Every modern web application gets busy from time to time, whether it be with background AJAX calls or simply just generating an unusually complex page, and you need to let your users know that it's doing something. A good way of doing this is to display an animated loader with a faded background to disable the busy area. Depending on what's loading you might want to do this over your entire page, or you might just want to fade out a single component or small area. There's a few plugins out there to do this for you automatically, but if you're using JQuery on your site (and if you're not, why not?), here's a few snippets to help you to roll your own in a matter of minutes.

Step 1 - The Loader Image

Firstly you need to obtain an animated loader image to use. Fortunately there's a bunch of websites out there that will generate one for you. Here's two I use: www.preloaders.net www.ajaxload.info Generate an image (ideally an animated gif) and save it somewhere.

Step 2 - The Stylesheet

Add the following elements to your site's stylesheet:
#ajax-loader { position: absolute; z-index: 1000; background: #fff url('ajax-loader.gif') no-repeat center; opacity: 0.75; display: none;}
Make sure to replace ajax-loader.gif with the filename and location of your loader image. And add the following to your site's main template (or on each page you want to use the loader)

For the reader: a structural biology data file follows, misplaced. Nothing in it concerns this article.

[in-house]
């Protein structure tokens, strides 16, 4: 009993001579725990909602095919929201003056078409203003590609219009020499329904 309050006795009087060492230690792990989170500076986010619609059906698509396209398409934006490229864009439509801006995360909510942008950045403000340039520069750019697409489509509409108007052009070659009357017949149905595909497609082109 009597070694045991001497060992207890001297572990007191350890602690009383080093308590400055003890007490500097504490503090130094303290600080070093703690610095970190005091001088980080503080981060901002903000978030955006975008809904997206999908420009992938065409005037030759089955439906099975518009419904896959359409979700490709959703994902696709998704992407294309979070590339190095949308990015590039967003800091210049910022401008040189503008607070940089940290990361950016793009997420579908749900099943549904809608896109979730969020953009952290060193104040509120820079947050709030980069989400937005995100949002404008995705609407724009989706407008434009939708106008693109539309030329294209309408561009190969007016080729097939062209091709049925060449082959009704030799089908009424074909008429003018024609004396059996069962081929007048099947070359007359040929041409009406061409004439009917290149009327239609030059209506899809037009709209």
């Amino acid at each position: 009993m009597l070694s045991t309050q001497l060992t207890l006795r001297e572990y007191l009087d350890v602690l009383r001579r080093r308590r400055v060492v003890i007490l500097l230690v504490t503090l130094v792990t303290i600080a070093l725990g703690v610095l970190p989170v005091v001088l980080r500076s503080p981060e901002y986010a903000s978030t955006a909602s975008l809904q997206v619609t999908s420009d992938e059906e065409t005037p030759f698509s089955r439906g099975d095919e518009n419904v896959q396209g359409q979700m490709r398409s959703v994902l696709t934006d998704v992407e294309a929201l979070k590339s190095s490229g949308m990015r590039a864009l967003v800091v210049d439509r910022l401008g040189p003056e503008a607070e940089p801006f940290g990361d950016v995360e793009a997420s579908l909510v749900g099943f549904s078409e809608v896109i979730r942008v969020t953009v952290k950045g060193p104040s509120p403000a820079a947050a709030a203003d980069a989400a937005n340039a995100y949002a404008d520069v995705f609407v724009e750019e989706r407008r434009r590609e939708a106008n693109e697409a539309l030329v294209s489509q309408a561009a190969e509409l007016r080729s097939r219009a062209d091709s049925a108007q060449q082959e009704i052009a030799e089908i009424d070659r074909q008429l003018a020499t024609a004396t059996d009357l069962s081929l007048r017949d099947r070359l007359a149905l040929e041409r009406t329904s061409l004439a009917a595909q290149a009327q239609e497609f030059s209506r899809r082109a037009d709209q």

<div id='ajax-loader'></div>

Step 3 - The Javascript

Add this function somewhere in your site's Javascript:
$.fn.showLoader = function() { pos = $(this).offset(); $loader = $('#ajax-loader'); if(pos !== undefined) { $loader.css('position','absolute'); $loader.css('top',''); $loader.offset(pos); } else { $loader.css('position','fixed'); $loader.css('top','0'); } $loader.width($(this).width()); $loader.height($(this).height()); $loader.fadeIn(); } $.hideLoader = function() { $loader = $('#ajax-loader'); $loader.fadeOut(); }
You can now show and hide the loader using the .showLoader() and .hideLoader() functions respectively. For instance, you can show the loader over the entire page using:
$(window).showLoader();
Or over a single element:
$('#element').showLoader();
You can hide the loader with just:
$.hideLoader();
And there you have it, it's probably not the most elegant solution and at the time of writing this has only been tested on Firefox and Chrome so I make no guarantees it's completely bug free. Feel free to use this snippet on any of your sites, and all suggestions, feedback and improvements are welcome.